‘Red zone’: Trapped Ruby Princess crew feel like ‘prisoners’

 

It's like a game of cabin bingo on board the Ruby Princess with crew members strolling down eerily quiet corridors, wondering if their room will be the next to be stamped as a red zone.

It's the poster that alerts the increasingly anxious crew that someone associated with that room has flu-like symptoms, fevers and respiratory problems.

Worse still is stumbling across a stateroom that says: "Off limits". That's code for a confirmed case of COVID-19.

 

The Ruby Princes with only crew only on-board, docked at Port Kembla, Wollongong this week. Picture: Dean Lewins
The Ruby Princes with only crew only on-board, docked at Port Kembla, Wollongong this week. Picture: Dean Lewins

In light of the new evidence that "everyone has potentially been exposed", unions are demanding one hundred per cent of crew members be tested.

Yellow hazard tape wraps around common areas considered dangerous to the men and women from 50 different countries still stuck on board the ill-fated ship.

The passengers were controversially allowed to exit, yet these men and women were not.

They feel like they are being punished.

"We feel like prisoners," one crew member told The Sunday Telegraph.

"Right now am I being mistreated on-board? No. Am I trapped? Yes, beyond recognition. This is a government operation now, no longer company, so yes, we are criminals under investigation and prisoners to the NSW authorities.

"Right now it feels like we will never get off."

The man, who wished to remain anonymous, said he had been refused testing and watched people getting sicker and sicker around him. He said the majority of the crew were reporting symptoms, from as little as coughing, runny noses, headache, loss of taste and smell, muscle aches to sore throats and fevers.

 

Exclusive look inside the Ruby Princess which is now the subject of a police criminal investigation.
Exclusive look inside the Ruby Princess which is now the subject of a police criminal investigation.

"Me and many other people have been refused and told it's not necessary from day one, even after people were being medically disembarked," he said.

"All our team members have put their health at risk to look after the crew members in isolation."

Another crew member had a message for the outside world.

"Remember there are many people's sons, daughters, wives, husbands stuck on board.

"We are unfortunately wrapped up in a political mess not of our doing. Life is hard for everyone at the moment but you are in your home comforts surrounded by some of your families. If you want to be angry at anyone, it's definitely not the crew of the Ruby Princess but the government, companies and state officials that let us down and let down their Australian citizens down too."

 

Parts of the ship’s hallway roped off with tape.
Parts of the ship’s hallway roped off with tape.

 

Tape and notes blocking accessing to the ship’s internal staircase.
Tape and notes blocking accessing to the ship’s internal staircase.

Another crew member said she felt unwell and had grave concerns about how many of her friends and workmates would actually escape the virus.

"The stress from all of this has affected my physical and mental state," she said.

"Everyone feels the same. There will be a lot of people with PTSD after this, I can guarantee that. People have been locked up since 20th March."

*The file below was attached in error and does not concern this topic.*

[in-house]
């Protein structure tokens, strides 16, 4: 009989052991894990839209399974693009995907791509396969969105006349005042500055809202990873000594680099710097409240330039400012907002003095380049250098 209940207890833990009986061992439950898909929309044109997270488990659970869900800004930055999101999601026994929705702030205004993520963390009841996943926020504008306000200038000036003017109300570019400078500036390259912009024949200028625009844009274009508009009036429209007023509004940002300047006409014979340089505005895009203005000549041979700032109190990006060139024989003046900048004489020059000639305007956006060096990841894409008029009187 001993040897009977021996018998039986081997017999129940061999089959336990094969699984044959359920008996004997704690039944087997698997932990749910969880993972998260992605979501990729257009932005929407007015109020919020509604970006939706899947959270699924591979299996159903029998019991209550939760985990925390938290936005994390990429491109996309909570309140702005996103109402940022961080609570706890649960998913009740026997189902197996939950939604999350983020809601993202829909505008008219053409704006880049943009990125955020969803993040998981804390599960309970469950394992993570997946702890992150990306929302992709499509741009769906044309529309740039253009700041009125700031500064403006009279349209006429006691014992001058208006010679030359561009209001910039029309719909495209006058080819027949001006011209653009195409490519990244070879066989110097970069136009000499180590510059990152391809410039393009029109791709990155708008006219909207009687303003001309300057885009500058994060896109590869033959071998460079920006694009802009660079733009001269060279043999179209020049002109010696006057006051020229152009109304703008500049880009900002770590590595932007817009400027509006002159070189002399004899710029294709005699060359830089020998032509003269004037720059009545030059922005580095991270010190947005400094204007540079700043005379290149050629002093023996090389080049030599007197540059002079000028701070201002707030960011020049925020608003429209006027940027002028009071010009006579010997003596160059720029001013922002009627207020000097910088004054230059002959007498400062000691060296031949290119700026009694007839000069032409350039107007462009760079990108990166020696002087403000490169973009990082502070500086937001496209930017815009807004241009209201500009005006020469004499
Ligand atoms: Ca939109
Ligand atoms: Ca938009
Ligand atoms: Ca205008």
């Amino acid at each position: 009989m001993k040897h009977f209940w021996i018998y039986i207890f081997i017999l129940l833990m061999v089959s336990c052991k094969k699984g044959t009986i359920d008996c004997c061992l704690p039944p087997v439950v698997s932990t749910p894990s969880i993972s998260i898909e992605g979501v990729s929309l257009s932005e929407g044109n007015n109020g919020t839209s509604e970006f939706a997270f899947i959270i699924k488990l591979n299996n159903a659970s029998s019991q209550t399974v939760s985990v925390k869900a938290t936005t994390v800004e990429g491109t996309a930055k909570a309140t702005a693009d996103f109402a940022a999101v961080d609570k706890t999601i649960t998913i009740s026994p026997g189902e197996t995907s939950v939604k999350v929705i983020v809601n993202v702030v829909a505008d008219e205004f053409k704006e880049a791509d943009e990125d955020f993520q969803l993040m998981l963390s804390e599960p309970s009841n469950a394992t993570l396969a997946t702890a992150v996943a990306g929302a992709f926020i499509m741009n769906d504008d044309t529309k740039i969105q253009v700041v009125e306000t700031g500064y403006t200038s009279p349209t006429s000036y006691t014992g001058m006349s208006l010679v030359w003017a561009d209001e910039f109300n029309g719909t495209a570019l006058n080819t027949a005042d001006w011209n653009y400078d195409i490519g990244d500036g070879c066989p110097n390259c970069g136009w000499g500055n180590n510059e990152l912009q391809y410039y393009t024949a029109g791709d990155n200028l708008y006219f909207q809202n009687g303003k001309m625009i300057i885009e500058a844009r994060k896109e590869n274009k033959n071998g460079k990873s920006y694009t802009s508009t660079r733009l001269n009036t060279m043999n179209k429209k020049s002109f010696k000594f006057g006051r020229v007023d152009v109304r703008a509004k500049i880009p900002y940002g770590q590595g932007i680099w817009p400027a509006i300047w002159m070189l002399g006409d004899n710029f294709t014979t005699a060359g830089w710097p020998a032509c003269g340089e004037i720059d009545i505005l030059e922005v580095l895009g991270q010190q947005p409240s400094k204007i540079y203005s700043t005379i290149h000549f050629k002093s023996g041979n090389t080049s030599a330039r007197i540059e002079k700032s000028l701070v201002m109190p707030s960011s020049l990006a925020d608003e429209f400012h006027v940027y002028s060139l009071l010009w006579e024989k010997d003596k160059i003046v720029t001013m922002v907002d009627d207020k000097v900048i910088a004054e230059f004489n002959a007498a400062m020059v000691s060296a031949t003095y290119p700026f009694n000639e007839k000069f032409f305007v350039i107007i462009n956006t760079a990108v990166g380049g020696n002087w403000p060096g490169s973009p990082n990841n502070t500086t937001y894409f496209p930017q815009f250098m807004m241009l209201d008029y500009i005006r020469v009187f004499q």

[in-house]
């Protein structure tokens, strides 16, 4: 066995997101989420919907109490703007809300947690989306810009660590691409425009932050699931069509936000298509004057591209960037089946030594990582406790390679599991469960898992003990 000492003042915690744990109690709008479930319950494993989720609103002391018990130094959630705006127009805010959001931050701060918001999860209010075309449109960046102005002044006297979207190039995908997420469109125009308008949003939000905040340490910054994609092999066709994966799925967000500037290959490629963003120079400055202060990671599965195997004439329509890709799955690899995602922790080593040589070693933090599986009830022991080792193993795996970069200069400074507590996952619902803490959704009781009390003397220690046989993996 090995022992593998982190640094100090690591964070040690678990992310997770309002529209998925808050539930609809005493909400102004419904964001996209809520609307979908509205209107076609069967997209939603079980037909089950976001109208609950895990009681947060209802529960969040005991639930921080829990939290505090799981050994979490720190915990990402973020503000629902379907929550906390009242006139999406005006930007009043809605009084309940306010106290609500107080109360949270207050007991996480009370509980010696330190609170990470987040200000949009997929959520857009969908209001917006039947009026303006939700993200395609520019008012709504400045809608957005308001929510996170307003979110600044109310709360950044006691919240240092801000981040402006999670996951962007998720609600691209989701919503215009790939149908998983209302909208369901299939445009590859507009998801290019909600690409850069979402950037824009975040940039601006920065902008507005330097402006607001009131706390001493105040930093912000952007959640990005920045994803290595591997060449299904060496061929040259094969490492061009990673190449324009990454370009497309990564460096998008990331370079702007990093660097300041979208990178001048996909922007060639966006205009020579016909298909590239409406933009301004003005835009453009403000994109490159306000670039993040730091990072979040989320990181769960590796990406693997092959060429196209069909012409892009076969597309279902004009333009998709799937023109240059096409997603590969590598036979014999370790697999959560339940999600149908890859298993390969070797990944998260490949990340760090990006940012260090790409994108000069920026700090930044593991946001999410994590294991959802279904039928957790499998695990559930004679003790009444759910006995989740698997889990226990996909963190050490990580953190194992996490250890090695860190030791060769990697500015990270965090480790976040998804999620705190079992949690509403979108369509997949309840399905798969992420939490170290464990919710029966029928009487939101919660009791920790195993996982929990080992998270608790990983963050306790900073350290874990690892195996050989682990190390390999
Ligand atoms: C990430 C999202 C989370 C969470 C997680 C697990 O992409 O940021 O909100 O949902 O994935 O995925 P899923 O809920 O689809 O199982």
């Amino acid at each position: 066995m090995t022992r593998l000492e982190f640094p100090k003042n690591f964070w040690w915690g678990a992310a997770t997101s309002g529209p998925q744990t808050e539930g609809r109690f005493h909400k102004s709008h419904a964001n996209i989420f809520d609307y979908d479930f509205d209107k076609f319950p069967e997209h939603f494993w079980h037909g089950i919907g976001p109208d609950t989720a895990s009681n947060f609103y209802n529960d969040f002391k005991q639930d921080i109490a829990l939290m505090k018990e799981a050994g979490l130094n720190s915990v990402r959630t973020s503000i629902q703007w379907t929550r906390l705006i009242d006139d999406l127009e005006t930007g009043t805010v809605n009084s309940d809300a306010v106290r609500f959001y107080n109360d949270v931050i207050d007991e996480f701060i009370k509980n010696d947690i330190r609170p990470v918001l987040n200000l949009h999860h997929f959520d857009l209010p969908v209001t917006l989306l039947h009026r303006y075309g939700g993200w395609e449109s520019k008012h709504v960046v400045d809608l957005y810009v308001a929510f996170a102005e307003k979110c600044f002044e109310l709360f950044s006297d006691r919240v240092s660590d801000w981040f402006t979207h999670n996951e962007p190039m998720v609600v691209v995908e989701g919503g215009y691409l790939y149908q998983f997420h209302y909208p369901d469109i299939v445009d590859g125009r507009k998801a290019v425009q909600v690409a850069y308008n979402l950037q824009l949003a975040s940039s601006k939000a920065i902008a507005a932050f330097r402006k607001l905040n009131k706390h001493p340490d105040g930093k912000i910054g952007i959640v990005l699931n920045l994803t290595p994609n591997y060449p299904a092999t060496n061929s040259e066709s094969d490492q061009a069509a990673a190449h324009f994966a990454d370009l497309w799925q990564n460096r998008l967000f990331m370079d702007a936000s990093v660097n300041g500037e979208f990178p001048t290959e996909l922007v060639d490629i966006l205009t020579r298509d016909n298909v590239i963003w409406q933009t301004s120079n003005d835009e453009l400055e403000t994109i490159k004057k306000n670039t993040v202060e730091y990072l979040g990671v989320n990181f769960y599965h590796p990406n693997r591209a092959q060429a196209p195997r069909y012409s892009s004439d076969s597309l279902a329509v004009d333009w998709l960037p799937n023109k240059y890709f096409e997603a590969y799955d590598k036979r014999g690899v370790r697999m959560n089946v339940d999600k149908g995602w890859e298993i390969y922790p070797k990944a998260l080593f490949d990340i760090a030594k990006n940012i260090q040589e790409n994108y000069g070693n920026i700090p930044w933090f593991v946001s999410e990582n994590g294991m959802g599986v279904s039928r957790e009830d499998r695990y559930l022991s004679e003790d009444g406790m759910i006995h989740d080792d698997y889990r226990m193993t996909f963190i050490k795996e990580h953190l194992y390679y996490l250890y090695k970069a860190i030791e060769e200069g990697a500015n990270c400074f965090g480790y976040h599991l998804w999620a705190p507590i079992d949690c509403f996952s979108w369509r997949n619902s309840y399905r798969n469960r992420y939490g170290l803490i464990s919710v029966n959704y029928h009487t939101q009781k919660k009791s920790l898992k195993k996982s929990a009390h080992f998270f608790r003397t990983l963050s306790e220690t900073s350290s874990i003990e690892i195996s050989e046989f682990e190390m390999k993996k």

Getting information has been difficult, with many who struggle with the English language, having to rely on Australian media.

 

 

Princess Cruises President Jan Swartz in a recorded message played to crew still on-board the Ruby Princess.
Princess Cruises President Jan Swartz in a recorded message played to crew still on-board the Ruby Princess.

"These past three weeks has been like draining blood from a stone," another crew member said. "No one wants to answer your questions. You are fed with announcements at night that are clearly scripted. We know more from the media before the ship tells us anything, which is offensive on so many levels."

The crew member said the company had informed them of plans to use its ships to repatriate crew and take them to their nearest port and get them home.

 

The ship docked at Port Kembla on Saturday. Picture: Simon Bullard
The ship docked at Port Kembla on Saturday. Picture: Simon Bullard

"I know there are many people working hard to get us home. Thinking positive is the only way forward but with a lot of people hope is lost, this will end eventually but it's a matter of when," he said.

"Just like how some people right now feel like prisoners in their own home. The difference is we can't go outside or we will be arrested. We can't leave our state rooms. We can't roam around, stretch our legs. We have to sit and wait patiently for news. We have to keep our minds active.

"Our basic rights have been taken from us. We are not going to starve, we have internet and TV but that's not enough.

"Freedom of these four walls and answers is what we need."

A Carnival Australia spokesman said the operation at Port Kembla was being led by government agencies ABF and NSW Health with Aspen Medical's support.

He refused to comment on the video from Ms Swartz.

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Originally published as 'Red zone': Trapped Ruby Princess crew feel like 'prisoners'

Notes on doors warn crew still on board where they can’t enter.
Notes on doors warn crew still on board where they can’t enter.
In her recording, Ms Swartz asks the crew to remain patient.
In her recording, Ms Swartz asks the crew to remain patient.
The ship docked in Sydney on March 19. As of Saturday, 15 passengers who had been on-board have died of COVID-19
The ship docked in Sydney on March 19. As of Saturday, 15 passengers who had been on-board have died of COVID-19